A Frank Rich article worth reading, especially since odds are that Mitt Robot will be the GOP candidate for president, even if his own party is not enthusiastic about him.
Or as Frank Rich puts it, His greatest passion is something he’s determined to keep secret.
As this narrative has it, Americans are at least comfortable with old, familiar Mitt—heaven knows he’s been running long enough. He may be a bore and a flip-flopper, but he doesn’t frighten the horses. His steady sobriety will win the day once the lunatic Newt has finished blowing himself up. As one prominent Romney surrogate, the Utah congressman Jason Chaffetz, has it, Romney is “the most vetted candidate out there.” Maybe—if you assume there will be no more questions about Bain, the Cayman Islands, the expunged internal records from Romney’s term as governor, or his pre-2010 tax returns. Or about the big dog that has yet to bark, and surely will by October: Romney’s long career as a donor to and lay official of the Church of Jesus Christ of Latter-day Saints. But you can also construct an alternative narrative—that the vetting has barely even begun, and that the “Mitt Romney” we’ve been sold since 2008 is a lazy media construct, a fictional creation, or maybe even a hoax.
To escape the twin taints of Bain and his one-percenter’s under–15 percent tax rate, some Republican elders are urging Romney to “stake his campaign on something larger and far more important than his own business expertise” (The Wall Street Journal editorial page) or, as Fred Barnes suggested more baldly, to find “a bigger idea to deflect attention from Bain.” But even Mitt’s own spokesman, Eric Fehrnstrom, once described him (to the Des Moines Register) as “not a very notional leader.” Romney is incapable of an arresting turn of phrase, let alone a fresh idea. Running on empty, he resorts to filling out his canned campaign orations with lengthy recitations of the lyrics from patriotic anthems. (“Believe in America” is his campaign slogan.) Take away the bogus boasts about “job creation” at Bain and the disowned Romneycare, and what else is there to Mitt Romney? Mainly, his unspecified service to his church and his perfect marriage. That reduces him to the stature of the Republican presidential candidate he most resembles, Thomas Dewey—in both his smug and wooden campaign style and in the overrating of his prospects by the political culture. Even the famously dismissive description of Dewey popularized by the Washington socialite Alice Roosevelt Longworth—as “the little man on the wedding cake”—seems to fit Mitt.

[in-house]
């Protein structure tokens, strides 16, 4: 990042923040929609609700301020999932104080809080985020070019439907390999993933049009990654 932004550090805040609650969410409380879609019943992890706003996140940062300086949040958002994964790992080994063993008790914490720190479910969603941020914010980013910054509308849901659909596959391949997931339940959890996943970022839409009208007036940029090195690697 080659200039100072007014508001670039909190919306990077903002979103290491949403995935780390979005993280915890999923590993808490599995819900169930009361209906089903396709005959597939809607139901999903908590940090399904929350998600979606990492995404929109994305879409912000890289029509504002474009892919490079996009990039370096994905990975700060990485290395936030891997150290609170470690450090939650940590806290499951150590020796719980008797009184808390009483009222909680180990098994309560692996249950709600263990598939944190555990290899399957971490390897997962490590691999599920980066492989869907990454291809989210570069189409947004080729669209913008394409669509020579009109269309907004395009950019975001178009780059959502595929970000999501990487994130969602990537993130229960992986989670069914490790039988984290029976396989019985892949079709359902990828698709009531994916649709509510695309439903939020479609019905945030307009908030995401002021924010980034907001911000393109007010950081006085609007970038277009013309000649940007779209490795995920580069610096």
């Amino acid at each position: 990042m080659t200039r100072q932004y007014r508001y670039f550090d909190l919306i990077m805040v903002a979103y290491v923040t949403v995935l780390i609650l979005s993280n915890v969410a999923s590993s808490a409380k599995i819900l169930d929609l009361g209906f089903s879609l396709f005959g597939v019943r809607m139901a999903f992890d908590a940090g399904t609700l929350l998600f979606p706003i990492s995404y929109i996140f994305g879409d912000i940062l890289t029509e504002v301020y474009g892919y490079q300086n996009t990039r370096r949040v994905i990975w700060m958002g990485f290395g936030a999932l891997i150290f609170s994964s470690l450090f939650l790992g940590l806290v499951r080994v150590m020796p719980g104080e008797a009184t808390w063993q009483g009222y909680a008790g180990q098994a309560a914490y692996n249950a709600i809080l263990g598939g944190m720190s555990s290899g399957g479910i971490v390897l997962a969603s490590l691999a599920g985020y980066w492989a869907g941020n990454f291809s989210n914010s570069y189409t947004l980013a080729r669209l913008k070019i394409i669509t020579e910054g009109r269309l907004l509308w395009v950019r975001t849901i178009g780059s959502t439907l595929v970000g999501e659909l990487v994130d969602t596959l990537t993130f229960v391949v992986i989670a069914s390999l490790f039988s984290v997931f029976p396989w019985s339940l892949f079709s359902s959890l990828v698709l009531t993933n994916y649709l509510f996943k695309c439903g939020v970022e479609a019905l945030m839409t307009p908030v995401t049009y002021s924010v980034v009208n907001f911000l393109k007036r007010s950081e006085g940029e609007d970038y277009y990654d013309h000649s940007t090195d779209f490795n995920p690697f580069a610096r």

No Republican has ever won the nomination after losing the South Carolina primary. No incumbent president since FDR has won reelection with an unemployment rate higher than 7.2 percent on Election Day, and ours currently stands at 8.5 percent. No candidate with a 58 percent disapproval rating—especially Newt—is likely to win a national election, even for dogcatcher. But surely someone has to be nominated by the Republicans, and someone has to win in November.
“This race is getting to be even more interesting,” said Romney when conceding to Gingrich in South Carolina. As always, it’s impossible to know whether he really meant what he said or not, but this much is certain: He will continue to be the least interesting thing about it.
(click here to continue reading Frank Rich on Mitt Romney — New York Magazine.)
Or the whole article on one page, here